We have expectations from ourselves to be rational beings, maybe with very few exceptions. We certainly have these expectations from everybody else. This is most visible at the organizational level.
People HAVE TO behave rationally/reasonably/logically. We expect us, but mostly everybody else, to analyze the situations objectively, decide rationally the course of action and then implement it according to the plan. We expect to be computing machines that use predictable and accurate algorithms and operate with little or no flaw.
We expect this from our colleagues, the team, the leaders, clients and everybody in between.
Complete input, clean storage, objective processing and complete output.
I will not get into details as there is not enough space. I remember that only the introduction course at Psychology was one year long. I will however try to cover some things that will get us to RETHINK THE THINKING. I believe that if we manage to get a glimpse on how we operate, we will end up being better off than if we continue to expect and pretend the "machine-like" operating.
Let"s start by admitting that reality will never be perceived objectively.
The mere perception distorts the data even if only to store it. To be able to store the data for later access we need to connect it with other data. When we perceive we do it by filtering the data. Those filters choose what data they will store and after that they encode the data they got through (something like 0111010001101000011010010110111001101011). This is surely just the beginning because as the data stays in storage they don"t exactly stay, they interact, they change, they disappear or even create new data. As if there is not enough data contamination yet, the moment we search for, retrieve and extract it, the data gets modified again, selectively accessed and even created.
We have NO CHANCE of perceiving, storing and accessing CLEAN DATA. Think about working with this kind of thing. We do it, every day!
A fraction of this represents the Cognitive biases. There are a lot of them; however, we will talk about those that are most pervasive in organizational life. For an extended list I invite you to wikipedia "list of cognitive biases" and link from link from there on.
Since March just went through, and April actually, most organizations had the Quarterly Performance Reviews. Those awkward situations where employees and their leaders get together to argue about performance. Performance management systems have enough issues built-in them, but let"s assume for a moment that they are ok (for the sake of this article). The biggest issue is that they are used by people and for people. Here we have a new flood of issues.
The principle behind the Performance Management Tools is that if we record performance and we feedback those results to the people, we can influence future performance. Which seems plausible only if we consider the recording and the feedback as rational/objective:
The people that provide data to that process have serious operating issues (we will call them biases)
Cognitive biases are tendencies to think in a certain way. They represent a tendency to systematic deviations (including errors in statistical judgment, social attribution, and memory).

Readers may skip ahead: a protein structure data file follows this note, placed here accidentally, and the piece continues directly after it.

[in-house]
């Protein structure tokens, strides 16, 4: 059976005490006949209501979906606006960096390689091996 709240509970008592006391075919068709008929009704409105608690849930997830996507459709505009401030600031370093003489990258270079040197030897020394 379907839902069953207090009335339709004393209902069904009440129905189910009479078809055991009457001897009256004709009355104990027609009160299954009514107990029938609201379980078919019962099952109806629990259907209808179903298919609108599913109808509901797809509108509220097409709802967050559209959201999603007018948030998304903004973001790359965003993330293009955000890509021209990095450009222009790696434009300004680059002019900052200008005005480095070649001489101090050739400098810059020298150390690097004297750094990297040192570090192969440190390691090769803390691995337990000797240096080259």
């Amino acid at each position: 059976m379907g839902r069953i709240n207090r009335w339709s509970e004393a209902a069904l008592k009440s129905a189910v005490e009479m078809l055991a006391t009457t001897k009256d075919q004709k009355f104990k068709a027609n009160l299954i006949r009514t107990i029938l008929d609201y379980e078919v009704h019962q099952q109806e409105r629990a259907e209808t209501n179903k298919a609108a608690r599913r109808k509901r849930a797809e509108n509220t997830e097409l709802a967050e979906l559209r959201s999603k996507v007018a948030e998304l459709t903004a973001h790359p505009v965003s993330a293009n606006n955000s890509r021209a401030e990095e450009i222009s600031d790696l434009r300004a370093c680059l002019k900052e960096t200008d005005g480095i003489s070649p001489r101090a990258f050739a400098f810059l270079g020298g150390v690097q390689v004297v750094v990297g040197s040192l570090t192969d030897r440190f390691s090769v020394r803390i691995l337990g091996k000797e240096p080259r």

THE FEEDBACK RECEIVER:
False consensus effect - The tendency for people to overestimate the degree to which others agree with them. This leads to things like: "everybody thinks this", "everybody noticed".
The list is long and I invite you to avoid the google effect when you read it.
Considering all this I am not surprised that it takes a huge effort to start the PM activities and complete them. I would procrastinate them for as long as I could or I would perceive this organizational habit as being useless or unnecessarily painful.
Well, you managed to cover this article and to think a bit about all these biases. Remember when remembering this article that there are also these three:
The urge to do the opposite of what someone wants you to do out of a need to resist a perceived attempt to constrain your freedom of choice
The tendency to see oneself as less biased than other people, or to be able to identify more cognitive biases in others than in oneself.
The tendency to revise one"s belief insufficiently when presented with new evidence.
WHAT TO DO ABOUT THEM? Only ONE THING: remember that performance assessment is never about the past. Because of this, it"s never about WHO"S RIGHT and WHO"S WRONG. Nobody is right and nobody is wrong, and that"s awesome.
The only reason why we do PM activities is to LEARN FROM THE PAST and figure out what worked so we can keep doing that and what didn"t work and how we can change it.
The most used phrase in PM activities is "WHAT WILL THE FUTURE LOOK LIKE?" and "WHAT DO WE NEED TO GET THAT FUTURE?". All this can happen when there is a positive and human relationship between the two parties.
If we talk about the past, about who is right and who is wrong we get GUILT and SHAME, even if we win the argument. These feelings lead to helplessness, withdrawal, defense. People need to feel empowered to change their behaviors for the better, both parties.
Cognitive biases will always be there, there is no way to get around them. But we don"t need to. If we change the focus it won"t matter because they will contaminate data and people will focus somewhere else.
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